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Breast cancer screens scrutinised


Mammography screening may not stand up to scrutiny.

Study questions whether mammography saves lives.

Breast-cancer screening programmes may not save lives, according to a new examination of clinical trials. The controversial findings have led to calls for a re-evaluation of the routine monitoring procedure undergone by numerous women.

Mammography, X-ray breast imaging, is used in Europe and the United States to catch cancers early. "We’ve based a national screening programme on a set of results which do not stand up to scrutiny," says Richard Horton, editor of The Lancet, the medical journal that today publishes the peer-reviewed research.

In January 2000, Ole Olsen and Peter Gotzsche of the Nordic Cochrane Centre in Copenhagen, Denmark first questioned whether regular screening of middle-aged women reduces the overall cancer death rate1. Their challenging re-analysis of large-scale mammography trials sparked public and medical controversy as some questioned the validity of the work.

Now Olsen and Gotzsche have confirmed their earlier conclusions with a more comprehensive analysis2,3. The report comes with further scientific backing from the respected Cochrane Collaboration, an independent, international body that supports high-quality, systematic reviews of health-care treatments. "The best evidence says there is no reduction in mortality following screening," says Olsen.

Horton thinks that the "storm of protest" triggered by the initial report was understandable but subjective. "Everyone wants screening mammography to be a great success," he says. We should not be afraid to put medical procedures under the same scrutiny as any political decision, he argues.

"There is an urgency for the data to be re-analysed correctly," says breast-cancer clinician Serge Rozenberg of the Free University of Brussels in Belgium, and for women to be informed of existing doubts over the efficacy of screening. "This is about millions of women," he says; not acting on this study is "unacceptable".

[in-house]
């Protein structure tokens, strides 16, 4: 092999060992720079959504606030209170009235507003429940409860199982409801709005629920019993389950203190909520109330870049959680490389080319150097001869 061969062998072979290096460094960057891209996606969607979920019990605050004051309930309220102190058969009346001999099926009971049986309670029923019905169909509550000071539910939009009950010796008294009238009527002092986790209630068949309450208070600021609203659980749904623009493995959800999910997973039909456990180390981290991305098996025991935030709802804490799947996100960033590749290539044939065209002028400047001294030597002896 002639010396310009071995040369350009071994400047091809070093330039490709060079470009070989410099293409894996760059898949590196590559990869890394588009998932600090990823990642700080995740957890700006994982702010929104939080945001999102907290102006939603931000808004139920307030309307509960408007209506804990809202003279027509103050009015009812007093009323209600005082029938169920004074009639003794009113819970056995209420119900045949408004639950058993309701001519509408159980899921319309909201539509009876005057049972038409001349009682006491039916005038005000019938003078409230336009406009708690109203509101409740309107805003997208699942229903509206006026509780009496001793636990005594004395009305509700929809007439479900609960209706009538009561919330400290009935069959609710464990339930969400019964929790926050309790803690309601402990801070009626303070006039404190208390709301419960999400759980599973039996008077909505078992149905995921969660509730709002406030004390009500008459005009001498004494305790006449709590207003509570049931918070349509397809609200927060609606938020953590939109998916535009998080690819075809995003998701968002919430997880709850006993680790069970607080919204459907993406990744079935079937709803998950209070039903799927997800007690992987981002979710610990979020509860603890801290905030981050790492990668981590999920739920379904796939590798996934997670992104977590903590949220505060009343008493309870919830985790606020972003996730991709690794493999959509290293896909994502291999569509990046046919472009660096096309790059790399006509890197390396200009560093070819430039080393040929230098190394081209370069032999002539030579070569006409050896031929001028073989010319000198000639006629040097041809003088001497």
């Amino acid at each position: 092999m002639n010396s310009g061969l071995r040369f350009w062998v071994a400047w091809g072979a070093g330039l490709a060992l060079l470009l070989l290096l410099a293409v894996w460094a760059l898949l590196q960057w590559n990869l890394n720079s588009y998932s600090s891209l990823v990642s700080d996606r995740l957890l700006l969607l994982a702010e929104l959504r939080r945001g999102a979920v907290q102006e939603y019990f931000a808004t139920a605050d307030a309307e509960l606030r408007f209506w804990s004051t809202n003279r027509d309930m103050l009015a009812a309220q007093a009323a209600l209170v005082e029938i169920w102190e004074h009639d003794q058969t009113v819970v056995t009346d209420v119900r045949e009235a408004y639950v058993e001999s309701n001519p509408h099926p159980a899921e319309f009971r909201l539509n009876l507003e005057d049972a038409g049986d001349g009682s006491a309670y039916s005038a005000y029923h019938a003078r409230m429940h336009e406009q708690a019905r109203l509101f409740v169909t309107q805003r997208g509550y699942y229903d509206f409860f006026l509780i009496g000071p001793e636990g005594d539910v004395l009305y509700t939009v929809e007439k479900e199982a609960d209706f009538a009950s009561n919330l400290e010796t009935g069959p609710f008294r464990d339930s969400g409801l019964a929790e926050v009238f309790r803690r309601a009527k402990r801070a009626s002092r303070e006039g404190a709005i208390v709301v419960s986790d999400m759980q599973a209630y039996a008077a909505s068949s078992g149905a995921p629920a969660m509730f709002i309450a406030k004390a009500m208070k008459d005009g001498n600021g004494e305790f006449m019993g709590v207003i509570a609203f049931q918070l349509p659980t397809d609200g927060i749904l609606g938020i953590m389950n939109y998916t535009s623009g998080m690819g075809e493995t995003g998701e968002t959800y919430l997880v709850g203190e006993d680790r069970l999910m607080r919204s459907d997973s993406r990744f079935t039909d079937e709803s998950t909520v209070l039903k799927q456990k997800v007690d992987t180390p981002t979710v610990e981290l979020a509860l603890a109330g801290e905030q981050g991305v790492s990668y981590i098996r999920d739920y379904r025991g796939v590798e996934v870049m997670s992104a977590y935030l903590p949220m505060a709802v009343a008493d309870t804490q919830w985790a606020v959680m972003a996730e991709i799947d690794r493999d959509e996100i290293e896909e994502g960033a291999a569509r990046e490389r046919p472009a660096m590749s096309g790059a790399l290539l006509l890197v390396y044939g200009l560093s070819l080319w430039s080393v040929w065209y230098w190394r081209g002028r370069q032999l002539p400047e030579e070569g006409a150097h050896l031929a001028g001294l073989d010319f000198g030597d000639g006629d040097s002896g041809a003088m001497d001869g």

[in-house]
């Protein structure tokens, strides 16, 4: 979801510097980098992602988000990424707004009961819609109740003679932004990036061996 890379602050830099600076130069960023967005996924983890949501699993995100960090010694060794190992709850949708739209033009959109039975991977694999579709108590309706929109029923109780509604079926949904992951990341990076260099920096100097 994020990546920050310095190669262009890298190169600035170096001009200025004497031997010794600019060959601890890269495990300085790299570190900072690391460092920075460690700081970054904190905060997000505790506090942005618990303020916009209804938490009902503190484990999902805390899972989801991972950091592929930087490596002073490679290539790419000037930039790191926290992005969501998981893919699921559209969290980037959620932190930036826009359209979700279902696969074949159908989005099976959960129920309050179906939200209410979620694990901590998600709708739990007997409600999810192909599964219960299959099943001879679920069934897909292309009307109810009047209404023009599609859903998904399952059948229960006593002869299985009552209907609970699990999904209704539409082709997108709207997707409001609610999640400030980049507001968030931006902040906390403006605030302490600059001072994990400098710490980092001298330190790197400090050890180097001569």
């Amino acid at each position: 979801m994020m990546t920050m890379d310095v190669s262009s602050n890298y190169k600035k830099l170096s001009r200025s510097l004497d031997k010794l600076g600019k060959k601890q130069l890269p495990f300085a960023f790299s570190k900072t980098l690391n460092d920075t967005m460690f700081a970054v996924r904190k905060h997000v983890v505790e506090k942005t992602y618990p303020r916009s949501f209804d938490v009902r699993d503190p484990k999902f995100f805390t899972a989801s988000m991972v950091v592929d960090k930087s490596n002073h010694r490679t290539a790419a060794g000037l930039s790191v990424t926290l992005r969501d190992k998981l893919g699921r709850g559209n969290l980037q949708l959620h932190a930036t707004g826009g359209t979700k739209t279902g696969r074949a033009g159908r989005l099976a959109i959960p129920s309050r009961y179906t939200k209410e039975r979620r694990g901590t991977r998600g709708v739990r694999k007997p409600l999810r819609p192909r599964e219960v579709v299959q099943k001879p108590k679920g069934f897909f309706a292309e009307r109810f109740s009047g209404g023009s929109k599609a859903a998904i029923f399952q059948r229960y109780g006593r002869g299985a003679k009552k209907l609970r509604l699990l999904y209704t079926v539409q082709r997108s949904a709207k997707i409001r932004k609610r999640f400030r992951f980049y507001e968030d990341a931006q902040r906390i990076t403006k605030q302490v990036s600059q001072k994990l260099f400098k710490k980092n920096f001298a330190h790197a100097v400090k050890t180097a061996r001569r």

But some still dispute Olsen and Gotzsche’s techniques and findings. "We estimate that screening is saving on average 1,250 lives a year," says Julietta Patnick, National Coordinator of the UK’s National Health Service breast-screening programme, which aims to examine all women over 50 every 3 years.

A bumpy ride

Around 1 in 8 women in the United States and 1 in 11 in Britain will develop breast cancer during their lives. It is the main cause of female cancer deaths in these countries for women under 54.

Mammography detects small changes in breast tissue that may indicate the beginnings of a tumour; results influence how doctors proceed. Treatment usually involves surgery to remove the abnormal tissue or the whole breast, followed by radiotherapy, chemotherapy or hormone therapy.

Olsen and Gotzsche reviewed seven clinical trials carried out since the 1960s in Europe, the United States and Canada, involving half-a-million women. The studies reported an average 30% reduction in mortality.

But the pair report that several studies were flawed, for example because women were not properly assigned at random to groups with or without screening. In the two best trials, Olsen and Gotzsche conclude that screening produced no reduction in overall death rate.

They calculate that in some trials, lives lost for other reasons outweighed the reduction in deaths due to breast cancer. Deaths in a screened group may be less likely to be ascribed to breast cancer, speculates Olsen - deaths may be "relabelled", he says.

Screened women were also more likely to undergo aggressive treatment. Some of this may have been unnecessary, say the authors - some tissue changes are benign or slow-growing and would not put lives at risk. Treatment also creates its own problems - for example, radiotherapy leads to an increased chance of heart disease.

  1. Gotzsche, P.C. & Olsen, O. Is screening for breast cancer with mammography justifiable?. The Lancet, 355, 129 - 134, (2000).

  2. Olsen, O. & Gotzsche, P.C. Cochrane review on screening for breast cancer with mammography. The Lancet, 358, 1340 - 1342 , (2001).

  3. Olsen, O. & Gotzsche, P.C.Screening for breast cancer with mammography. Cochrane Library, issue 4, Oxford: Update Software, in press (2001).

HELEN PEARSON | Nature News Service
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